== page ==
stocking the larder

Well, no calf yet. Ruby is looking absolutely glowingly healthy but not enormous, and so I texted the guy I bought her from to see if he saw any breeding date I could use, he said no, the bull went in with the cows last November and so…it could be whenever. Oh boy. So let me talk about my other obsession right now, packing my pantry. I stole this book unintentionally from a friend a long time ago, called Stillroom Cookery. It is full of all kinds of unique ways to put food up, and also to use the “put up.” I adore books like this!

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A” Stillroom” is more common in the eastern part of the US, basically it’s a naturally cool space off the north side of a house, preferably and traditionally made of stone. Because it’s never hit with the sun, it would be naturally cool. I’d never heard of this before, only root cellars and such, but it sure makes a girl dream. Meanwhile, I have my kitchen in the old house which is sort of like a Stillroom, and I have a very wet basement, my cupboards, and freezers to fill with deliciousness. I strive to eat as much from my farm as I can, to reduce my carbon-footprint and to live as cheaply as possible. Buying groceries is an expensive endeavor. It is convenient, but you do pay for that.

A couple years ago, I really overdid it on canning with almost 800 jars put up, using the excuse I would be selling all these products at a farmer’s market. While I did sell a fair amount, all the hauling of these ridiculously heavy things back and forth wasn’t quite worth it when an end of the year review was done. I mostly took last year off canning so as to finally use up the pantry-ful of leftover canned goods. This year I don’t need to can tremendous amounts of a couple things, I just need to put up smaller amounts of what it is I actually use and like to give as gifts. I am fermenting kimchi, pressure canning green beans and salsa, fermenting apple vinegar and canning tomatoes. I dried nettles and herbs, and have a huge batch of my awesome herb salt curing. I’m also trying a new idea of making larger suppers out of the garden ingredients and freezing the leftovers, things like herb roasted cherry tomatoes, garlic and zucchinis, with chunks of chicken of the woods mushrooms my sister Melanie and I found growing in profusion off a tree in someone’s front yard when we were out on an errand. We also went and picked 10 dozen ears of sweet corn and blanched and froze about 20 lbs of sweet corn kernels. I found a cool recipe for frozen cucumber salad, which will allow me to have that fresh cucumber taste (not a pickle) in the winter and hopefully keep me from spending $5 on a non-local cucumber in February -I get serious cucumber cravings in the winter.11914887_10152971595087751_4335125206323462264_n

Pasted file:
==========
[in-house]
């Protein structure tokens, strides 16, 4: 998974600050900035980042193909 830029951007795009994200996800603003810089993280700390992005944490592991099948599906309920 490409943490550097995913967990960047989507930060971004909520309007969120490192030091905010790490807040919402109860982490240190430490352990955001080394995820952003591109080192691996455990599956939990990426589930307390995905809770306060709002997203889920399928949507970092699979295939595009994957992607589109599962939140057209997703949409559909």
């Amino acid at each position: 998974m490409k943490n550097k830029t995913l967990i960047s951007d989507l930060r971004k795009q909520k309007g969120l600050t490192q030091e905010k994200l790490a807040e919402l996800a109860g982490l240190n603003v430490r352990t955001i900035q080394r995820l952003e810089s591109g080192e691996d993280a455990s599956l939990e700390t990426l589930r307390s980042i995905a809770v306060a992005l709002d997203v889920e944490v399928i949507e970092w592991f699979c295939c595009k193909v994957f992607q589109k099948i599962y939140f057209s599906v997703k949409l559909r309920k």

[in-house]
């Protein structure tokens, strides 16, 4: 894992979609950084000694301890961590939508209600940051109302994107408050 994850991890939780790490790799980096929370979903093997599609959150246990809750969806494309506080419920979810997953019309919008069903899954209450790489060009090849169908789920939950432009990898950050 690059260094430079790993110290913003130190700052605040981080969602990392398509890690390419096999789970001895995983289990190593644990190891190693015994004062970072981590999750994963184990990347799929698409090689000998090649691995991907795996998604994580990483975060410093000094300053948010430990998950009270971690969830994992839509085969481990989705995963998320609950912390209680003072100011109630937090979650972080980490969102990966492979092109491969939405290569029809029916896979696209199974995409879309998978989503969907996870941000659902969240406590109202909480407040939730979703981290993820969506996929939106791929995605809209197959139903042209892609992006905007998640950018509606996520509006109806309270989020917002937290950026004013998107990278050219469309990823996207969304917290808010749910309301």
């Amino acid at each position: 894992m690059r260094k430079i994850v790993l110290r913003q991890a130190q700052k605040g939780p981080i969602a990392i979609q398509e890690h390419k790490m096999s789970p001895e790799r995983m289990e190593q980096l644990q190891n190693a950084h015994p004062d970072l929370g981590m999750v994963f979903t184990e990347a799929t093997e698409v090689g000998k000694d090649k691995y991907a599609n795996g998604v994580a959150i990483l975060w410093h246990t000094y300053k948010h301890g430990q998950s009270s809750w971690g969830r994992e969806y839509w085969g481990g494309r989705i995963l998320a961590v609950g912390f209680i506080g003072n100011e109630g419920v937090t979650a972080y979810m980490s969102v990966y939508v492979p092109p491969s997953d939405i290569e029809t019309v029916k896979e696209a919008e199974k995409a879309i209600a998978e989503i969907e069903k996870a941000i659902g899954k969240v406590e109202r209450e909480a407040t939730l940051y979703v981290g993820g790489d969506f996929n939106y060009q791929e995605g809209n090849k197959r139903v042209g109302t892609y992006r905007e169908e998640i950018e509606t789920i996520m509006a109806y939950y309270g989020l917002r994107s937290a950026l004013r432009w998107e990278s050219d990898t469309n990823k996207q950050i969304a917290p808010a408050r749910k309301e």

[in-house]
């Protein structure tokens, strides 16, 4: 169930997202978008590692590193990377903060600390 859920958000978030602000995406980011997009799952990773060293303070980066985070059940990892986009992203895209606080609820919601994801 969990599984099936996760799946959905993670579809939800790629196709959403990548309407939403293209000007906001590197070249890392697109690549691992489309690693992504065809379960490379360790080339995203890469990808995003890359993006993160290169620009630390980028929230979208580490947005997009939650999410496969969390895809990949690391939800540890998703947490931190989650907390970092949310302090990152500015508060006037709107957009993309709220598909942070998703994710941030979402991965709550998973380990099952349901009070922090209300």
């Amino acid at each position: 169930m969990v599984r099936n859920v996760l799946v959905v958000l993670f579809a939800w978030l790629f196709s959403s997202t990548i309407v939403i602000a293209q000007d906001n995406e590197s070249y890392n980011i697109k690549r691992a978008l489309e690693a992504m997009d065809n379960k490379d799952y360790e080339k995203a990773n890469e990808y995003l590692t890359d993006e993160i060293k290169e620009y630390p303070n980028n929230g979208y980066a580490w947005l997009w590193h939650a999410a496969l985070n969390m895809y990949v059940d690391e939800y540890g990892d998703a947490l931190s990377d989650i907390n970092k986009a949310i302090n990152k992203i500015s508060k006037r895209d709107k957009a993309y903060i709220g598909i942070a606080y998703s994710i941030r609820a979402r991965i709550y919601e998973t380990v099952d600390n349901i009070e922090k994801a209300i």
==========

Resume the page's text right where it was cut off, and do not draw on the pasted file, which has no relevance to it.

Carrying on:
I still had some lingering jars of jam I’d made quite a few years back. I don’t really eat jam or jelly, and if I have bread, it’s usually toasted and topped with a fried duck egg, not eaten with something sweet smeared on it! So, those jams are being turned into something much more useful to me: alcohol. Besides the jams, I’ve been using all the seasonal fruit to my advantage in making hooch. I say hooch because this is not really even wine I am making, it’s just fermented fruit-infused water, with organic sugar or honey, and baking yeast. Just bring the fruit in water (or jam) to a boil, add sugar or honey to dissolve, then let cool overnight. (I used to try “wild-fermenting” my wines and it always made for really weird flavors and most were barely drinkable. By boiling and then adding yeast and sugar, you are much more likely to get a product that isn’t a waste of your time and resources.)  Then strain into sterilized bottles and stick a balloon on top. When the balloon deflates, it is ready so take the balloon off, taste, drink and loosely cork or cap the leftover bit. That’s all – hooch is not high-falutin’! I think I have like 15 gallons of various hooches going! There is so much fresh fruit available right now. I picked wild plums, my friends shared pears with me, and I have a summer apple tree which was loaded with fruit ripening over the past couple weeks. Hooch hooch hooch!!!

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Then there are the fall apple trees, of which there are MANY. I’ll be canning honey cinnamon applesauce with that coming bounty. I don’t really eat much applesauce out of the jar, but it is SOOOOO good when baked slowly in the winter, in a thin layer on parchment paper, transformed into apple leather.   A perfect way to double duty using the oven and warming the house in the winter.